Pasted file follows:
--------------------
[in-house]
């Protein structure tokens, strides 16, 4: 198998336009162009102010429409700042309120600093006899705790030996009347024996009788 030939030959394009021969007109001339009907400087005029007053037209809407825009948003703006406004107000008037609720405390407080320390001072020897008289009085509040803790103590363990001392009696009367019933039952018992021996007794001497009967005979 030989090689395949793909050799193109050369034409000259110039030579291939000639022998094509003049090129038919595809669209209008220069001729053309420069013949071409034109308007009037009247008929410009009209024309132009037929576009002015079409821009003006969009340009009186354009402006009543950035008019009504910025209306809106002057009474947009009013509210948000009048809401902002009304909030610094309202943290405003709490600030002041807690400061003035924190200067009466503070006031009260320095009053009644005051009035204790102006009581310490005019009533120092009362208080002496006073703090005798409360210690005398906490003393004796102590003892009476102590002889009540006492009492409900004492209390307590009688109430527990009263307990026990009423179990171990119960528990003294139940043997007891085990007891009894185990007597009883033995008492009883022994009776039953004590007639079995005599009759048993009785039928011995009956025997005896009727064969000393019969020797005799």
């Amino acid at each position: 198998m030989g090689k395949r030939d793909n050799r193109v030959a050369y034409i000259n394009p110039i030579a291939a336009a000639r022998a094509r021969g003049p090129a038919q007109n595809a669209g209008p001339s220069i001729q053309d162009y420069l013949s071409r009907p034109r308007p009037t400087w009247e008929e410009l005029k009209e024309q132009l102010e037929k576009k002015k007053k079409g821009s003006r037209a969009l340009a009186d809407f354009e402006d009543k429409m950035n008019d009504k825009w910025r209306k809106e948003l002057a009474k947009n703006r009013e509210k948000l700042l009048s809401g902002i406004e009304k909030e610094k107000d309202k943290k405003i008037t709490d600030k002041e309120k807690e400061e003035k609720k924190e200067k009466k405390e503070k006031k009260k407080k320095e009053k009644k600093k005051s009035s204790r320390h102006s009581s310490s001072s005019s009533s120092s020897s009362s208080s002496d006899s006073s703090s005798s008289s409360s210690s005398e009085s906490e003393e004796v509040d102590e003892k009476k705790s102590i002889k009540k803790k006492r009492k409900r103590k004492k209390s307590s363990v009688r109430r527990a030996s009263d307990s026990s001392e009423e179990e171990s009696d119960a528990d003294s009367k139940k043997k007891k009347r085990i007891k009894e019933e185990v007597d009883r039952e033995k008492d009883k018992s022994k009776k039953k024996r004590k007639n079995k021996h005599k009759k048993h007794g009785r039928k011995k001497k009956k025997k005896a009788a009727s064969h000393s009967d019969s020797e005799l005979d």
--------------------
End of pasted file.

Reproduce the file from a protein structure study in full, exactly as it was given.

[in-house]
């Protein structure tokens, strides 16, 4: 198998336009162009102010429409700042309120600093006899705790030996009347024996009788 030939030959394009021969007109001339009907400087005029007053037209809407825009948003703006406004107000008037609720405390407080320390001072020897008289009085509040803790103590363990001392009696009367019933039952018992021996007794001497009967005979 030989090689395949793909050799193109050369034409000259110039030579291939000639022998094509003049090129038919595809669209209008220069001729053309420069013949071409034109308007009037009247008929410009009209024309132009037929576009002015079409821009003006969009340009009186354009402006009543950035008019009504910025209306809106002057009474947009009013509210948000009048809401902002009304909030610094309202943290405003709490600030002041807690400061003035924190200067009466503070006031009260320095009053009644005051009035204790102006009581310490005019009533120092009362208080002496006073703090005798409360210690005398906490003393004796102590003892009476102590002889009540006492009492409900004492209390307590009688109430527990009263307990026990009423179990171990119960528990003294139940043997007891085990007891009894185990007597009883033995008492009883022994009776039953004590007639079995005599009759048993009785039928011995009956025997005896009727064969000393019969020797005799």
């Amino acid at each position: 198998m030989g090689k395949r030939d793909n050799r193109v030959a050369y034409i000259n394009p110039i030579a291939a336009a000639r022998a094509r021969g003049p090129a038919q007109n595809a669209g209008p001339s220069i001729q053309d162009y420069l013949s071409r009907p034109r308007p009037t400087w009247e008929e410009l005029k009209e024309q132009l102010e037929k576009k002015k007053k079409g821009s003006r037209a969009l340009a009186d809407f354009e402006d009543k429409m950035n008019d009504k825009w910025r209306k809106e948003l002057a009474k947009n703006r009013e509210k948000l700042l009048s809401g902002i406004e009304k909030e610094k107000d309202k943290k405003i008037t709490d600030k002041e309120k807690e400061e003035k609720k924190e200067k009466k405390e503070k006031k009260k407080k320095e009053k009644k600093k005051s009035s204790r320390h102006s009581s310490s001072s005019s009533s120092s020897s009362s208080s002496d006899s006073s703090s005798s008289s409360s210690s005398e009085s906490e003393e004796v509040d102590e003892k009476k705790s102590i002889k009540k803790k006492r009492k409900r103590k004492k209390s307590s363990v009688r109430r527990a030996s009263d307990s026990s001392e009423e179990e171990s009696d119960a528990d003294s009367k139940k043997k007891k009347r085990i007891k009894e019933e185990v007597d009883r039952e033995k008492d009883k018992s022994k009776k039953k024996r004590k007639n079995k021996h005599k009759k048993h007794g009785r039928k011995k001497k009956k025997k005896a009788a009727s064969h000393s009967d019969s020797e005799l005979d």